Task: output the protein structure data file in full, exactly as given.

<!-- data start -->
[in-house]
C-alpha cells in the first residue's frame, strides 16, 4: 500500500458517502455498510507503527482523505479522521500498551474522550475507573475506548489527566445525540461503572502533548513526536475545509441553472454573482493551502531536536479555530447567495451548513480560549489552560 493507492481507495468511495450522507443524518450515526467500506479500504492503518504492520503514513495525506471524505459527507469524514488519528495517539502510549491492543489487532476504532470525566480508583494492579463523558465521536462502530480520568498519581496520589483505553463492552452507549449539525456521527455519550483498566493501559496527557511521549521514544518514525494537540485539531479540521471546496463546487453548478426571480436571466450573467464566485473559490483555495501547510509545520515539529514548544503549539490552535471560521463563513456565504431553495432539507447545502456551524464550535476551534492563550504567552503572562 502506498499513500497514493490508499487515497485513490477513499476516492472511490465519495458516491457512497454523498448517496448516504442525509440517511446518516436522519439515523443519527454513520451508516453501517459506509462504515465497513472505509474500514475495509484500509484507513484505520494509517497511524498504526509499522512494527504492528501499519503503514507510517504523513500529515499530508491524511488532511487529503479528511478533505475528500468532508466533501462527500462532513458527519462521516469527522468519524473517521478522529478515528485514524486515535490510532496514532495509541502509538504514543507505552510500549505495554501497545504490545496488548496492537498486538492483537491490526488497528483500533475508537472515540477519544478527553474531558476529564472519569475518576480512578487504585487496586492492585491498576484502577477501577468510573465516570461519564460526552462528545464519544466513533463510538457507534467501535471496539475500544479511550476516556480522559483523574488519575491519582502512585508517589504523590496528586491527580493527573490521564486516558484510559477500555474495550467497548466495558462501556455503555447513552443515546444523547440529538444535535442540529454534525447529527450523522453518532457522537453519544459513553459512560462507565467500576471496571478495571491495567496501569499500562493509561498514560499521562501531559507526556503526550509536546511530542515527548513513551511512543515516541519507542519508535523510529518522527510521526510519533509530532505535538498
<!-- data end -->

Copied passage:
[in-house]
C-alpha cells in the first residue's frame, strides 16, 4: 500500500458517502455498510507503527482523505479522521500498551474522550475507573475506548489527566445525540461503572502533548513526536475545509441553472454573482493551502531536536479555530447567495451548513480560549489552560 493507492481507495468511495450522507443524518450515526467500506479500504492503518504492520503514513495525506471524505459527507469524514488519528495517539502510549491492543489487532476504532470525566480508583494492579463523558465521536462502530480520568498519581496520589483505553463492552452507549449539525456521527455519550483498566493501559496527557511521549521514544518514525494537540485539531479540521471546496463546487453548478426571480436571466450573467464566485473559490483555495501547510509545520515539529514548544503549539490552535471560521463563513456565504431553495432539507447545502456551524464550535476551534492563550504567552503572562 502506498499513500497514493490508499487515497485513490477513499476516492472511490465519495458516491457512497454523498448517496448516504442525509440517511446518516436522519439515523443519527454513520451508516453501517459506509462504515465497513472505509474500514475495509484500509484507513484505520494509517497511524498504526509499522512494527504492528501499519503503514507510517504523513500529515499530508491524511488532511487529503479528511478533505475528500468532508466533501462527500462532513458527519462521516469527522468519524473517521478522529478515528485514524486515535490510532496514532495509541502509538504514543507505552510500549505495554501497545504490545496488548496492537498486538492483537491490526488497528483500533475508537472515540477519544478527553474531558476529564472519569475518576480512578487504585487496586492492585491498576484502577477501577468510573465516570461519564460526552462528545464519544466513533463510538457507534467501535471496539475500544479511550476516556480522559483523574488519575491519582502512585508517589504523590496528586491527580493527573490521564486516558484510559477500555474495550467497548466495558462501556455503555447513552443515546444523547440529538444535535442540529454534525447529527450523522453518532457522537453519544459513553459512560462507565467500576471496571478495571491495567496501569499500562493509561498514560499521562501531559507526556503526550509536546511530542515527548513513551511512543515516541519507542519508535523510529518522527510521526510519533509530532505535538498